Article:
Bed Stuy Reno: First 203K Inspection


From the contractor’s perspective, the 203K inspection is probably the single most important part of the 203K process. The contractor doesn’t get paid for his work until an inspection actually takes place.

But let’s take a step back. The 203K inspection is the official FHA inspection of the property, and it can only be done by the 203K consultant. When applying for the 203K loan, you are required to select a consultant. Based on budget and the scope of work, the consultant determines the number of “draws.” Draws are the total number of payments and inspections.

My project has a total of five draws. I selected my consultant based on the feedback I got on Brownstoner Forum last year. My consultant has been great and even gave tips to make the process go more smoothly.

When to schedule a draw? How it works is that your contractor will complain to you about how he’s low on cash and then you will tell him he needs to finish more stuff before you call the consultant. (I’m only slightly joking about this.) Prior to the first inspection, I had absolutely no idea what to expect.

I frantically emailed Pamela from the blog So We’re Buying a House! and asked a million questions, such as “do I have to fill out this crazy FHA form?” Pamela patiently answered all my questions by telling me not to worry about the inspection, and that the consultant will complete all the forms and he will determine the percentage of work completed.

The day of the consultant’s visit my contractor actually cleaned up! Cleaning is not his strong point but I was impressed that there were no longer paint cans and equipment just laying around. (Above, one of the kitchens about four or five weeks into construction. It looks totally different now.)

The consultant came and took lots of photos of all the work and asked the contractor questions. The entire process took about 30 to 45 minutes. A day or two later the consultant sent me and the contractor the official report reflecting the amount of work completed to date and the amount the contractor is to be paid by the bank.  The owner and the contractor both have to sign the form. The form is then sent to the bank by the consultant, and like magic a check arrives that you and the contractor both sign.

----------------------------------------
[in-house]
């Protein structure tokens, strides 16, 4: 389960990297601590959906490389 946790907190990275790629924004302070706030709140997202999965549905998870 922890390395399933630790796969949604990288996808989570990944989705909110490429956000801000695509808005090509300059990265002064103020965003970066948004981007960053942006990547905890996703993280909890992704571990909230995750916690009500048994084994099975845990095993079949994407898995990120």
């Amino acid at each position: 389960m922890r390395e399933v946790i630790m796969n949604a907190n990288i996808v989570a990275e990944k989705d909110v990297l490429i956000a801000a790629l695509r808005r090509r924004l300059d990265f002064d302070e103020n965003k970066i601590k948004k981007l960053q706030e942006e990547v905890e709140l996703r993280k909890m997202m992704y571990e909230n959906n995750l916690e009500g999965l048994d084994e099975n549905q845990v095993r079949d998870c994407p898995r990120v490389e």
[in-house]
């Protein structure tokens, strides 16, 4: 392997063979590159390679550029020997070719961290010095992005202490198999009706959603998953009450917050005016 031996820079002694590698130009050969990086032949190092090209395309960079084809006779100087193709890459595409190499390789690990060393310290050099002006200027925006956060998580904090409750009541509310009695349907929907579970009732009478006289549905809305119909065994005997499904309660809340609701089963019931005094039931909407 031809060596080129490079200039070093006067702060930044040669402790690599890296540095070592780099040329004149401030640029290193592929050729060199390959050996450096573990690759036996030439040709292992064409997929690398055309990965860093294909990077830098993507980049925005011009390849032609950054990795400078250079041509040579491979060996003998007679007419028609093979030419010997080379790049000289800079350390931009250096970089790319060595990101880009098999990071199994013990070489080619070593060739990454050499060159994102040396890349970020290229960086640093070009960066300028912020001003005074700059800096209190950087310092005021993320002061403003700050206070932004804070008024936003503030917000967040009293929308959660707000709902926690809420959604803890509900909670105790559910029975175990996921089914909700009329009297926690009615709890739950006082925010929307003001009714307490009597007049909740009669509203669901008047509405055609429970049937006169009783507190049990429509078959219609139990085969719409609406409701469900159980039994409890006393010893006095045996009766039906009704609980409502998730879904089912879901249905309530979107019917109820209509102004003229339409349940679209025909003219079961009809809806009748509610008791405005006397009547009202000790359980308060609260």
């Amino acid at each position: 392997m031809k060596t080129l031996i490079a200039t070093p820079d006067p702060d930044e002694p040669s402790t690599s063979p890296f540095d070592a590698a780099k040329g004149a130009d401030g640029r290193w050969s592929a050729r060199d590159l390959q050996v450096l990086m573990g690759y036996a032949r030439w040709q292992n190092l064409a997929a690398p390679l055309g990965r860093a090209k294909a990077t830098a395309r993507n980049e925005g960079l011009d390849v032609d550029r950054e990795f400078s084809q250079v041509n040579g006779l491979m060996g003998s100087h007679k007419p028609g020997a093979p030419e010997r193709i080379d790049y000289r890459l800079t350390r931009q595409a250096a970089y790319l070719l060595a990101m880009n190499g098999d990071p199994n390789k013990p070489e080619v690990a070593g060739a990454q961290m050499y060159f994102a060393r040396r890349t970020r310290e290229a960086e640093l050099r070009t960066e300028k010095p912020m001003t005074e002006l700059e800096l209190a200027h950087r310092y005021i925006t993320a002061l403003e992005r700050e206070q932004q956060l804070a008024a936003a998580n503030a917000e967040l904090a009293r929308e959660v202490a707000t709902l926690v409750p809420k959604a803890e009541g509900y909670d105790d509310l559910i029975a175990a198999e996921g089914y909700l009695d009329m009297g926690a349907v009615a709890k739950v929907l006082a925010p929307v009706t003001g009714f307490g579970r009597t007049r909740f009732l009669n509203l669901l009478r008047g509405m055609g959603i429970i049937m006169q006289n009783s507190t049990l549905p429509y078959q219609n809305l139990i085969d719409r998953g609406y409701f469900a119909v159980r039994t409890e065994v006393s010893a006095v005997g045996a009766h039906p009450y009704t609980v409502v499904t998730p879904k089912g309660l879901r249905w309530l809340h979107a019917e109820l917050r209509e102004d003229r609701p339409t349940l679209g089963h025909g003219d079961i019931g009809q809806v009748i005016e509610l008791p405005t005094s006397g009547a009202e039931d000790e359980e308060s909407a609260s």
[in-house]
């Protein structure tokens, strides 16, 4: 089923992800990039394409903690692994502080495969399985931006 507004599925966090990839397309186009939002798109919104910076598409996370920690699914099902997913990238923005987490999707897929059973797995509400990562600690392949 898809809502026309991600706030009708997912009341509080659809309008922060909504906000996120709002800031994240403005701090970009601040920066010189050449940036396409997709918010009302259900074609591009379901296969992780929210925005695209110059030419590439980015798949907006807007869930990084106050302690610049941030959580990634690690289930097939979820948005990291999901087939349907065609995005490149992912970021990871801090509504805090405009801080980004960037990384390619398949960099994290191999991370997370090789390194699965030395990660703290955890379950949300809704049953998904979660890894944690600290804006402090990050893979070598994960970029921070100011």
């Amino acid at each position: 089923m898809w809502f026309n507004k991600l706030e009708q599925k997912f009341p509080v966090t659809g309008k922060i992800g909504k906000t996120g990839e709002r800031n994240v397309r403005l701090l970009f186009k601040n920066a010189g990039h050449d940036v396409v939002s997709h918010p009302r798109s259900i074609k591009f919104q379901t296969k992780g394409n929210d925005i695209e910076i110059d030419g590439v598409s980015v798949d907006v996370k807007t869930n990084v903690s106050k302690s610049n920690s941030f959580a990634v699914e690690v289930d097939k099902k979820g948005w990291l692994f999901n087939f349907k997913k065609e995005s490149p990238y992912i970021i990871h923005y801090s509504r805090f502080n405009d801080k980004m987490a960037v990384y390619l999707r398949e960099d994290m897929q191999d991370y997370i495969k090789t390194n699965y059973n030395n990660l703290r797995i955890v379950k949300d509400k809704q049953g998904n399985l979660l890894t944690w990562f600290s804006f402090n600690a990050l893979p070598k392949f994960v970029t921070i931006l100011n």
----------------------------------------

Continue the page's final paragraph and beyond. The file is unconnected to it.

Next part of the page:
And all is well for a couple weeks until your contractor starts complaining about getting paid again. Next up: How to find a contractor for a 203K renovation.

7 Comment

  • Wow – it sounds like you are having a much better experience than I had. The HUD inspector never came by and was totally in with the contractor. I once called to check-in and complain about something and he actually said “Well, I haven’t actually been there yet” … that was already after the second draw.

    • That sounds bad. Did the renovation turn out all right? Does that mean you should find your contractor separately from your inspector?

      • I was not really happy with the renovation, to be honest – lost tools, still dealing with clean up and plumbing issues, and it took over six months for a non-gut. Yes, I would highly recommend finding the two separately, which we initially tried to do. But after a couple of months of trying to find a legit contractor (license and insurance for all sub’s, too) recently after Hurricane Sandy, it was impossible.

    • The good thing about the 203k loan is that you have a lot of leverage with the contractor. If you’re unhappy with the quality of the work refuse to sign the checks until he improves the quality of the work.

      • Yes, in theory there is leverage. However in reality, 203k’s are low on a contractor’s work list, time limits are easily extended by the contractor, and if there is collusion with the inspector (and there are few certified per region), there is really nothing you can do: it’s your word against a certified HUD inspector and experienced general contractor. When the mortgage payments come due and it’s either get the house into move-in condition or fight with the bank, inspector, and contractor, it’s a much harder prospect. 203k’s are great, but for inexperienced/budget-conscious home-owners like me, it was a very tough process.

  • FHA 203k loan is indeed a tough process; especially seeking a good consultant. Consultant plays a crucial role in the 203(k) process. During our house inspection, our consultant from Prospect Mortgage determined what repairs are required to bring the property up to FHA minimum standards. No more hassle for us because he did all the preparation for all applicable architectural exhibits, feasibility study and the specification of repairs. As an advice, talk to your consultant about the optional improvements you would like to incorporate into the 203(k) loan amount.